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Russian Homunculus Videos

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Updated Jun 04, 2024 at 01:08PM EDT by Zach.

Added Jun 04, 2024 at 11:12AM EDT by Phillip Hamilton.

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Related Explainer: What Is The 'Russian Homunculus Video' That Was Referenced In 'Smiling Friends?' The Bizarre Viral Video Series Explained

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Russian Homunculus Videos or How to Make a Homunculus is a series of viral videos by Russian YouTuber Как Сделать… (How to Make…) in which he shows viewers how to make homunculi, which are said to be small, fully formed human beings created using alchemy and first popularized in sixteenth-century folklore. The first video in the series, in which the YouTuber injects an egg with human semen and cracks it open to reveal a small creature, was posted in late 2015 and went viral, inspiring the YouTuber to create 20 more videos in which he experiments with homunculi. The videos gained further viral spread over the following years, resulting in memes, debunking videos and other references online. In June 2024, the homunculus videos were notably referenced in an episode of Smiling Friends, increasing interest in them. The videos are all fictional and there is no evidence to suggest that it's possible to make a real homunculus.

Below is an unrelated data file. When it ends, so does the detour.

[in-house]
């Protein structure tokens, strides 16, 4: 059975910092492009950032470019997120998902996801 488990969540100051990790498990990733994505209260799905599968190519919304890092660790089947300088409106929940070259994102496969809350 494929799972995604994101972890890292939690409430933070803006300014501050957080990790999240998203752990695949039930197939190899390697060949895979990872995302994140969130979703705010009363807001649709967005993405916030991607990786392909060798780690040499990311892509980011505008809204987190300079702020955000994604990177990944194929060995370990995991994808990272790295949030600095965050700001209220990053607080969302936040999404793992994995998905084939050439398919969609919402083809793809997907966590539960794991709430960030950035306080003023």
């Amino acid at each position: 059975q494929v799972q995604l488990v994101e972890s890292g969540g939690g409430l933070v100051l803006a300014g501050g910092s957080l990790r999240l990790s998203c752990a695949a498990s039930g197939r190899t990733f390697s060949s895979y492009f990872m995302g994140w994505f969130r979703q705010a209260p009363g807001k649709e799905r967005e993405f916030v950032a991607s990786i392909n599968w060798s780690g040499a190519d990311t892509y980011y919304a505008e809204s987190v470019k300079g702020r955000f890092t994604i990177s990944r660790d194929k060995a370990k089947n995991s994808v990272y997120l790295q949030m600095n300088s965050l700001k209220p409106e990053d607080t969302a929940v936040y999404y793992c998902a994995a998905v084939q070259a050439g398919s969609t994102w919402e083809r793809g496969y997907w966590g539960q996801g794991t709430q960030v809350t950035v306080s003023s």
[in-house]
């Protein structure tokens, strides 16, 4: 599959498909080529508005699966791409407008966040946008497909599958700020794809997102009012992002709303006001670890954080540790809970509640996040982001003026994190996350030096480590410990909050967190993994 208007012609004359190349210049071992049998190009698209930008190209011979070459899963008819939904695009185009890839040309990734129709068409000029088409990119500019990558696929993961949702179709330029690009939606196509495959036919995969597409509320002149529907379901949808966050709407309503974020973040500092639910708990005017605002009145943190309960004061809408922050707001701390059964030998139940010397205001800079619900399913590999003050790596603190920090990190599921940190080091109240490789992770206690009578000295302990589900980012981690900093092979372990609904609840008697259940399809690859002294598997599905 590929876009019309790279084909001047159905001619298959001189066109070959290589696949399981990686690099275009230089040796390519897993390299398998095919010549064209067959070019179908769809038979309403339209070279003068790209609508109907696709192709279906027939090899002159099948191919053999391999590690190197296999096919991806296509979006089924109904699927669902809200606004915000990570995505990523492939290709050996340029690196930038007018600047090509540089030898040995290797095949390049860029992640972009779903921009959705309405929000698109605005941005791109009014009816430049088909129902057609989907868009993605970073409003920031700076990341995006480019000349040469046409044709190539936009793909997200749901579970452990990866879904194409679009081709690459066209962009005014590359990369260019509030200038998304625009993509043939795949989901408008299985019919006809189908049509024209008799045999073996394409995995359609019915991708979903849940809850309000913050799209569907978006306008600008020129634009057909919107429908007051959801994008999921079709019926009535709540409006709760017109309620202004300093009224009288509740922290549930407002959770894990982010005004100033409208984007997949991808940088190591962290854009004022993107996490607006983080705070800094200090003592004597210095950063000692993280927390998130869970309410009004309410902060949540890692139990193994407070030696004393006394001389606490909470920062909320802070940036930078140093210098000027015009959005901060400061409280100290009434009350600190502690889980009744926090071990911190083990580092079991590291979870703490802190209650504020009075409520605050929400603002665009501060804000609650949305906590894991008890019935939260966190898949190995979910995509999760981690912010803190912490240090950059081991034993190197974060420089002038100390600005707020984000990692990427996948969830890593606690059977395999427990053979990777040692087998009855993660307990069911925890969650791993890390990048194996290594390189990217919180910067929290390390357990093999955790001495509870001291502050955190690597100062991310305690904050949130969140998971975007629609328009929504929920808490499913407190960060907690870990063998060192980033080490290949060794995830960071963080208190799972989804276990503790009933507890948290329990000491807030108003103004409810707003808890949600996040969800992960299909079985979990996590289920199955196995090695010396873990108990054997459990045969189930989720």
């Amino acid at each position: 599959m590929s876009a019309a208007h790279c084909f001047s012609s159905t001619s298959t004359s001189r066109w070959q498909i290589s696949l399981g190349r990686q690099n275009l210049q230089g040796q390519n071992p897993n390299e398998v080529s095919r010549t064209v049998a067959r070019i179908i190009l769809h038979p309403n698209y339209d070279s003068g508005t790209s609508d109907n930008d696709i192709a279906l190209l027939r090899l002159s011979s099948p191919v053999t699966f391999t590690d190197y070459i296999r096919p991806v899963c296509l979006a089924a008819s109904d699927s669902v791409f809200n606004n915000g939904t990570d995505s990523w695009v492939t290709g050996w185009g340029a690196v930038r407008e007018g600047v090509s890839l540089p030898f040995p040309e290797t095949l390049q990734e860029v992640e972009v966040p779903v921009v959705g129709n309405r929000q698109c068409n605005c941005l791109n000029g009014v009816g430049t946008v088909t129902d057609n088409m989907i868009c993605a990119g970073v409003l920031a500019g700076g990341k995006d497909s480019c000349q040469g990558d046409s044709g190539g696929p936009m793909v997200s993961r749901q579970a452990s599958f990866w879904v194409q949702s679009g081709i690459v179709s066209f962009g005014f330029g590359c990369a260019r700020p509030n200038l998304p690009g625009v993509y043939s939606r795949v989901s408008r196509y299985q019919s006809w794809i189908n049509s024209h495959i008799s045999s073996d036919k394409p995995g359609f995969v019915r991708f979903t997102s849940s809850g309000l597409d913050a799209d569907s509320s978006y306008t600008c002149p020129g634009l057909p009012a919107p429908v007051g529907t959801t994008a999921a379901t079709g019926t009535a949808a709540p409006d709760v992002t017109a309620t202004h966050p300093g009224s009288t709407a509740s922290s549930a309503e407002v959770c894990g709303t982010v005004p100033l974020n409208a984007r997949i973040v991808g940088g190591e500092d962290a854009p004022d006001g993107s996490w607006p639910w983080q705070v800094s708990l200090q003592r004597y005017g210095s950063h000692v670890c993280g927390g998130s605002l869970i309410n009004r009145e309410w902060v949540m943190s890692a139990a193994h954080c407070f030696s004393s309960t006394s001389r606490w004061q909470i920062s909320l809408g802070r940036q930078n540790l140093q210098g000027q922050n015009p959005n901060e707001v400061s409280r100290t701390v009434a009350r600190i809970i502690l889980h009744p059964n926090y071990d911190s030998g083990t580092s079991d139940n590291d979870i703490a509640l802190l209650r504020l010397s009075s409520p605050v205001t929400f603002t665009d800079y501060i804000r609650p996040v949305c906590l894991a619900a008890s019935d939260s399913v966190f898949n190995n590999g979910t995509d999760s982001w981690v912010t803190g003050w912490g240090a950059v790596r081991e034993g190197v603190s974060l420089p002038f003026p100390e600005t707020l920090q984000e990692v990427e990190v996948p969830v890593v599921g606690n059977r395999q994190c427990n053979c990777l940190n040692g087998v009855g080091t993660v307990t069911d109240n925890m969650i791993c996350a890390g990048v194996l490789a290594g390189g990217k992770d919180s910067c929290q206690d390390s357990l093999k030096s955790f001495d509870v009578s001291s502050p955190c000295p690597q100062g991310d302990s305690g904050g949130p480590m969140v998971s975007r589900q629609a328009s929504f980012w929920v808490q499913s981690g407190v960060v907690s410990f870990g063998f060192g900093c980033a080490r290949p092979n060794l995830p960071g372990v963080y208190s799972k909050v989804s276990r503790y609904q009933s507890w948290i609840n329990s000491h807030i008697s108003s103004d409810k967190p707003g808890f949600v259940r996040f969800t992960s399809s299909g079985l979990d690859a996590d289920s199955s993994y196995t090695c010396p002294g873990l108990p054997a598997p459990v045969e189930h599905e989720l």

On November 16th, 2015, Russian YouTuber[1] Как Сделать…, which translates to "How to Make…," posted a video titled "How to make a homunculus (Homunculus #1)." The video is filmed in the style of a tutorial on how to create a homunculus. A homunculus is essentially a small, fully formed human being that was said to be possible to create through alchemy. Homunculi were purportedly able to give the creator specific supernatural powers. The idea was popularized in the 16th century in the writings of Paracelsus and spread through folklore.[2]

In the video, the YouTuber purportedly mixes semen with an egg to create a homunculus. He first makes a small hole in the egg, then injects the semen into the yolk of the egg before sealing the egg in a plastic container to avoid having microorganisms interrupt its development. He then wraps the container in a cloth and puts it in a dark place for 10 days. He then cuts to 10 days later, pulling the homunculus from the container, saying it's in "bad shape" but is alive, comparing it to a jellyfish and ultimately marking the experiment as failed. The video gained over 22 million views in nine years (shown below).

The video was followed up by at least 20 other homunculus videos between 2015 and January 2018. On March 1st, 2016, the YouTuber[3] uploaded his second homunculus video. In this video, which gained over 8 million views in eight years, the homunculus moves slightly while he holds it with tweezers, but then spits something at him and he crushes it with a book in a panic (shown below, left).

On April 10th, the YouTuber[4] uploaded a third part, in which he cracks open several eggs to check for homunculi, concluding that store-bought eggs are not suitable for the experiments, garnering over 2.4 million views in eight years (shown below, right).